Thirdly, the more harshly you judge others, the more critical you’ll become of yourself. When you judge others, you’re really comparing them with you. You’re comparing their choices with your choices, their actions with your actions, their beliefs with your beliefs. Any time you compare yourself to others, you run the risk of being the one who comes up short. To top it off, we’re usually most critical of others in the areas where we ourselves are the weakest. So when you harshly judge others in an attempt to feel better about your own perceived shortcomings, you’re really shining a mental spotlight on the things you dislike most about yourself.
Choose to Be Curious Instead of Critical
The good news is that you have the power to turn it all around in an instant by choosing to be curious instead of critical. In other words, seek to understand rather than to condemn. That doesn’t mean you need to discard your opinions and beliefs. It means you choose to gather all the facts, as best you can, with an open mind. Seeking to understand by adopting an open-minded curiosity puts you in a better position to learn from life’s experiences, situations, and circumstances. As a result, you’ll enhance the peace of mind and contentment you experience on a regular basis.
There is another powerful benefit in releasing your judgments of others: the less you condemn others, the less you will condemn yourself. You’ll develop the habit of looking at every situation through a lens of curiosity—including your own situation. Consequently, when you feel you’ve fallen short, you won’t feel the need to beat yourself up over it. Instead, with greater self-love and self-acceptance, you’ll be able to make positive changes while maintaining your inner calm.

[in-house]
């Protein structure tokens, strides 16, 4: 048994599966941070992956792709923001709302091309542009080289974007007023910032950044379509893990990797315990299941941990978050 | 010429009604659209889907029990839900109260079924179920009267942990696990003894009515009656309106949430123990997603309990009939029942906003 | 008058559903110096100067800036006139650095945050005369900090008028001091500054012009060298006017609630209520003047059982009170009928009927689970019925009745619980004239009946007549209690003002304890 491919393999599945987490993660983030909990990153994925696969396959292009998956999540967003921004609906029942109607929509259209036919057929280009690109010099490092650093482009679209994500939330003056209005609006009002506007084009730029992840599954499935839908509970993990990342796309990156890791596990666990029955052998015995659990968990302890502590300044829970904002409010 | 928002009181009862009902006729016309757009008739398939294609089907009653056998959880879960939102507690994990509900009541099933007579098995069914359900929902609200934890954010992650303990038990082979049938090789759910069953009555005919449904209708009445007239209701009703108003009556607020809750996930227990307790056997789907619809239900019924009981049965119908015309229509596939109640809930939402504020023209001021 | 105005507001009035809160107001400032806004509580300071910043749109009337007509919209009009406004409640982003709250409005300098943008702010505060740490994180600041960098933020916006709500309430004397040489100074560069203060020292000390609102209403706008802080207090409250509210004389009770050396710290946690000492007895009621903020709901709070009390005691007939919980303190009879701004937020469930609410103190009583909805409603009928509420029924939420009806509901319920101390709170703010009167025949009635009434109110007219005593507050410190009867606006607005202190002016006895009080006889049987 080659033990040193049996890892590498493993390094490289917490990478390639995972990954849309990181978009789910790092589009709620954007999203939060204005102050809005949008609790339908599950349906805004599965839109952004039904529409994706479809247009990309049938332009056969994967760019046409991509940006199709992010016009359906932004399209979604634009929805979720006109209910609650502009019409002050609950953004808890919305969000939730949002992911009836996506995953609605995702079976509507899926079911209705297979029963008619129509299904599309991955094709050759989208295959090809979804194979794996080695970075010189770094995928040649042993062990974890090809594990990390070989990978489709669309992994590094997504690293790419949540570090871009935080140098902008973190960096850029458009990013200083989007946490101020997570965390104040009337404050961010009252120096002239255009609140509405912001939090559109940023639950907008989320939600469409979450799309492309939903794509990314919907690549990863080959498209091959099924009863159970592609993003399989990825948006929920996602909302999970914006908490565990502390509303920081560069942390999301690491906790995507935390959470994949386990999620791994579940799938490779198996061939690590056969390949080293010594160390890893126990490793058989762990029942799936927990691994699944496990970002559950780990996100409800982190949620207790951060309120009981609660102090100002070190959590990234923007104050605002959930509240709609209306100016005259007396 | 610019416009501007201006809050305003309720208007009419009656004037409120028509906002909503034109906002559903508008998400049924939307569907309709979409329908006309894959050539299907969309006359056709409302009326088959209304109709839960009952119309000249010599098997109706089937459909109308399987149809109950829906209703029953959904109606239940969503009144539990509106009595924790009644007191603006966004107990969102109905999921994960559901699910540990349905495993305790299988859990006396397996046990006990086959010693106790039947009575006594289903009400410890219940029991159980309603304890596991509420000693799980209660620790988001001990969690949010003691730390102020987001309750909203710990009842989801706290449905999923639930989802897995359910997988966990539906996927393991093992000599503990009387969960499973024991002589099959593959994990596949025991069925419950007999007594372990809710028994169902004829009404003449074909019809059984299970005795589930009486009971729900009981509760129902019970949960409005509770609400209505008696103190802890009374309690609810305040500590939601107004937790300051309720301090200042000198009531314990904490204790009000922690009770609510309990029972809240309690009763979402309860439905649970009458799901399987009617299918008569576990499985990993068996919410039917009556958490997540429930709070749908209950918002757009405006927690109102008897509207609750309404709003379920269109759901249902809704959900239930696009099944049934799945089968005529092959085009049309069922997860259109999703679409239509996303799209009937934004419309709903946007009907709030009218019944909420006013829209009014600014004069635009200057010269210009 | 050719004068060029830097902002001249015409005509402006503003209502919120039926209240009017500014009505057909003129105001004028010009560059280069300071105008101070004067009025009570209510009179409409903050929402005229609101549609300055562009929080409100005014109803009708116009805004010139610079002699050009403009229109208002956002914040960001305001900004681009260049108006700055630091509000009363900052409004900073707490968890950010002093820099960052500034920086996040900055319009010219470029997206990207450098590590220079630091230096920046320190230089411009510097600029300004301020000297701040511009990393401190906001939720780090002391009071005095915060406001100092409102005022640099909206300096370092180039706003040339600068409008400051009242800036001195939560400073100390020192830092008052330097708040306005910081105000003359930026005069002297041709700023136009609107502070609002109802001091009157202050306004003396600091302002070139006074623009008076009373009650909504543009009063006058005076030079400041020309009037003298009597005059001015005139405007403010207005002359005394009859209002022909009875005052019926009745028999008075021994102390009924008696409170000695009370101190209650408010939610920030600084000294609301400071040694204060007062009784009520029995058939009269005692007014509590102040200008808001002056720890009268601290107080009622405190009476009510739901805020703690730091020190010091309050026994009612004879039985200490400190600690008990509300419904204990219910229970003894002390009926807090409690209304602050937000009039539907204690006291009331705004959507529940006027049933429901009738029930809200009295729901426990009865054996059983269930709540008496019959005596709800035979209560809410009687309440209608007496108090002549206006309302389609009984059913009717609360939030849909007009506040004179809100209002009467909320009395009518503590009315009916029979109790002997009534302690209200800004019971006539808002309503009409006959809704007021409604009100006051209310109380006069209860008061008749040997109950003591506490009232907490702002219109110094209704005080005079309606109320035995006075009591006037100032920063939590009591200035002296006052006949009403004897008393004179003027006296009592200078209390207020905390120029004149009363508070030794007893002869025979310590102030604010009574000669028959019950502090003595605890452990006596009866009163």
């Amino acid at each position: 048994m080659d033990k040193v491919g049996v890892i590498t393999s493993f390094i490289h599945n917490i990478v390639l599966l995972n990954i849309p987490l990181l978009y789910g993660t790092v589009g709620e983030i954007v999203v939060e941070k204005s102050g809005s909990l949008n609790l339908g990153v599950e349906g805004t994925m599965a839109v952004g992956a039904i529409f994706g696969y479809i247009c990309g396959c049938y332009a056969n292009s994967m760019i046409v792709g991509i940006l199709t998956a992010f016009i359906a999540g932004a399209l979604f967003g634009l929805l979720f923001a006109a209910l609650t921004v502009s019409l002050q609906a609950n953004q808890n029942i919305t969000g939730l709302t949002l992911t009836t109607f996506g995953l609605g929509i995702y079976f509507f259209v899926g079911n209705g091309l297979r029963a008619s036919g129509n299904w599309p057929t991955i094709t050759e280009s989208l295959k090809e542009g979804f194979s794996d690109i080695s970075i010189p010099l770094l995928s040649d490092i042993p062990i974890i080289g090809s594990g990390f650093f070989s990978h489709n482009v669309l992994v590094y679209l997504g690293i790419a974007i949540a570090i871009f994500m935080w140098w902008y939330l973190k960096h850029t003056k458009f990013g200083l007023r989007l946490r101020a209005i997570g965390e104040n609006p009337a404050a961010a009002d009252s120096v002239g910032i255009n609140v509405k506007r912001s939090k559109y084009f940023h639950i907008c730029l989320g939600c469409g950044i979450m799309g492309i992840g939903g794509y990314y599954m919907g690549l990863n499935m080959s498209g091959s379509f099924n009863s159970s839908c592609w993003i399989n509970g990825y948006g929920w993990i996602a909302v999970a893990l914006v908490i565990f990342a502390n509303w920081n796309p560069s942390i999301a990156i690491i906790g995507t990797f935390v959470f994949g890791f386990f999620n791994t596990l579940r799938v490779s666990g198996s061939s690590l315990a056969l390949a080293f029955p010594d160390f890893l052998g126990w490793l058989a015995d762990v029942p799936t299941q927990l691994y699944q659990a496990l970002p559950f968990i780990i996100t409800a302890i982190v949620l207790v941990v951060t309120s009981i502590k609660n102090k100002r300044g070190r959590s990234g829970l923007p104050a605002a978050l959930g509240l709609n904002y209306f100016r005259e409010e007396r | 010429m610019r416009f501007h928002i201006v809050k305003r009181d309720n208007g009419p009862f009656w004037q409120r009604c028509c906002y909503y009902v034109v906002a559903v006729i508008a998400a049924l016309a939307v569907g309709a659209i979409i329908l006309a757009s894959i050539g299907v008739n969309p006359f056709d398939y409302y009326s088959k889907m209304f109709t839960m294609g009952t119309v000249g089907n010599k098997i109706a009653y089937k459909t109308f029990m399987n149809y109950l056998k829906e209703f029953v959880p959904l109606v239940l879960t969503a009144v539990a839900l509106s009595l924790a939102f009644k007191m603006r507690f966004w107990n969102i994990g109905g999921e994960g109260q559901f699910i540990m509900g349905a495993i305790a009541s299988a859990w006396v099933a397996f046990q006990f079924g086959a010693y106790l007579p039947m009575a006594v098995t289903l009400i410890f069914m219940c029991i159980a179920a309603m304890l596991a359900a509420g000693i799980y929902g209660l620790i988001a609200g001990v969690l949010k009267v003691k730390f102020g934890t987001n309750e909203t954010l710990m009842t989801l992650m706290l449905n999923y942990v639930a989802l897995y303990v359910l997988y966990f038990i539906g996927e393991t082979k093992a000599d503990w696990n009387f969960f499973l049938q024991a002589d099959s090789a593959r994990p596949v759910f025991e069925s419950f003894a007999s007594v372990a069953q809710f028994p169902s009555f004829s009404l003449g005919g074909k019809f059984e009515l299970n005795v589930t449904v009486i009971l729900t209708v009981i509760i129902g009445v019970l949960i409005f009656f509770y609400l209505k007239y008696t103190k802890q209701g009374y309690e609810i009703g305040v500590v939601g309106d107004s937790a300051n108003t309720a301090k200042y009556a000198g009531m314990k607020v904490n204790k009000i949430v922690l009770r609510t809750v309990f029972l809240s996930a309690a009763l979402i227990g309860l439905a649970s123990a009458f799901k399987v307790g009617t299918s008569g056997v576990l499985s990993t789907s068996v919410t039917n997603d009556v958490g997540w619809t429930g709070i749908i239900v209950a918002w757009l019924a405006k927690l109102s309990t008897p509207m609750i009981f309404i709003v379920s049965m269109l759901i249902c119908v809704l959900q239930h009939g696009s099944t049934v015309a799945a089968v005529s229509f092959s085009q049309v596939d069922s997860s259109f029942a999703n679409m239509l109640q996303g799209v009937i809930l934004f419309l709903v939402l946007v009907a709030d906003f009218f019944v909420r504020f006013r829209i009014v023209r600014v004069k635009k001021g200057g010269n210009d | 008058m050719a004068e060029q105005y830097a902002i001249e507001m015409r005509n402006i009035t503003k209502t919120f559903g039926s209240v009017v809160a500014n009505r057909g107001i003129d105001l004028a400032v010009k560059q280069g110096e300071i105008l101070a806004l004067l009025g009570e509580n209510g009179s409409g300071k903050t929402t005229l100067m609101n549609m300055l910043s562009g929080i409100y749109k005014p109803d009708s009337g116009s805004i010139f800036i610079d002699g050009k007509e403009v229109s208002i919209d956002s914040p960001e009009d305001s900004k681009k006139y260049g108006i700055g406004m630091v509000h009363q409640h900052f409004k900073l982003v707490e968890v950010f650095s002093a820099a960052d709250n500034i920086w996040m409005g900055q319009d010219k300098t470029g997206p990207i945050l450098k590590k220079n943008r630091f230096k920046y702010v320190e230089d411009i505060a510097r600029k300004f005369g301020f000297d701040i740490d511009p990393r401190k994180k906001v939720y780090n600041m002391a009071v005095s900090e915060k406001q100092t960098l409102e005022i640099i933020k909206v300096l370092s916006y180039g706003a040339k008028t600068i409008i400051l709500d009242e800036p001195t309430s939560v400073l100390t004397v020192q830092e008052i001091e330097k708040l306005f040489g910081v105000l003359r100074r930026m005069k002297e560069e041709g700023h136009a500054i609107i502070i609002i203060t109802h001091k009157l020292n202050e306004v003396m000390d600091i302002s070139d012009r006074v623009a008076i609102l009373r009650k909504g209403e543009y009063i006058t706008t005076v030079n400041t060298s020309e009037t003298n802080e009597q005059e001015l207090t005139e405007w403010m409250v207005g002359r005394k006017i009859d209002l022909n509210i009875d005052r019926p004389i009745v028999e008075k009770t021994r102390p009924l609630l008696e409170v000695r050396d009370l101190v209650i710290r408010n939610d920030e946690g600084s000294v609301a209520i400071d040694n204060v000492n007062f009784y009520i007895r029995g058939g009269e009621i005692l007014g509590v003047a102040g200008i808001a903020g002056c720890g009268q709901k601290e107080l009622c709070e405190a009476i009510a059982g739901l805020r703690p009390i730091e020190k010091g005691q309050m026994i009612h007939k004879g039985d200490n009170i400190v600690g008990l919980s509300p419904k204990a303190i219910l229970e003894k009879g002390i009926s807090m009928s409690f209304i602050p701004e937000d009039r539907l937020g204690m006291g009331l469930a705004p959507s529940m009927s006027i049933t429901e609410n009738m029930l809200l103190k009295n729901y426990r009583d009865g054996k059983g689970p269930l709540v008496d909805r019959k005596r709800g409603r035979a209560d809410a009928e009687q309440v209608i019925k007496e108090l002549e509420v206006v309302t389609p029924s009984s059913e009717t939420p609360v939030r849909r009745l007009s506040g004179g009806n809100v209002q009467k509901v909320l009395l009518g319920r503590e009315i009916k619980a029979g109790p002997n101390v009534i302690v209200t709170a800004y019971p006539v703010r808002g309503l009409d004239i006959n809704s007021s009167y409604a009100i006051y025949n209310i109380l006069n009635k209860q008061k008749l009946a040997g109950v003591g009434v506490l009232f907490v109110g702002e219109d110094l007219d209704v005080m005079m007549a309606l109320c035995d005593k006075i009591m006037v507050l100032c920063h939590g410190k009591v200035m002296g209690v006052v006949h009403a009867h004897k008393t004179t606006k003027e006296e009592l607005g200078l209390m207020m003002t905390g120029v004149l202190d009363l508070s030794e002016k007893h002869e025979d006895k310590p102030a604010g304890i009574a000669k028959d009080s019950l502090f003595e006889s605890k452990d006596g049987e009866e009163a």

If you find yourself harshly judging another, regain your inner calm by shifting your thinking from critical to curious. Objectively gather all of the facts, seek to understand rather than to find fault, and remember the hawksbill turtle—particularly the one swimming somewhere in the Pacific Ocean with my name engraved on it!
P.S. This post was an excerpt from my book CALM: A Proven Four-Step Process Designed Specifically for Women Who Worry.
P.S.S. Take some time to “Make it Real”. Is there someone (or something) you’ve been judging harshly? With that person (or thing) in mind, reframe your thinking from critical to curious. Instead of focusing on perceived shortcomings, try this:
1. Practice Empathy
Ask yourself: Are there some missing facts that may help me to understand their point of view?
2. Practice Self-Compassion
Ask yourself: Am I judging their choices to make myself feel better about my own choices? If so, treat yourself with kindness and understanding, and forgive yourself.
3. Practice Acceptance
Declare: I can choose to be humble, gentle, and patient with others, making allowance for each other’s faults. (Note: I’m obviously not suggesting you overlook abusive behaviour. I’m suggesting it’s time to adopt a non-judgmental attitude when it comes to the personal choices of others so that together we can live and work with greater happiness and inner peace.)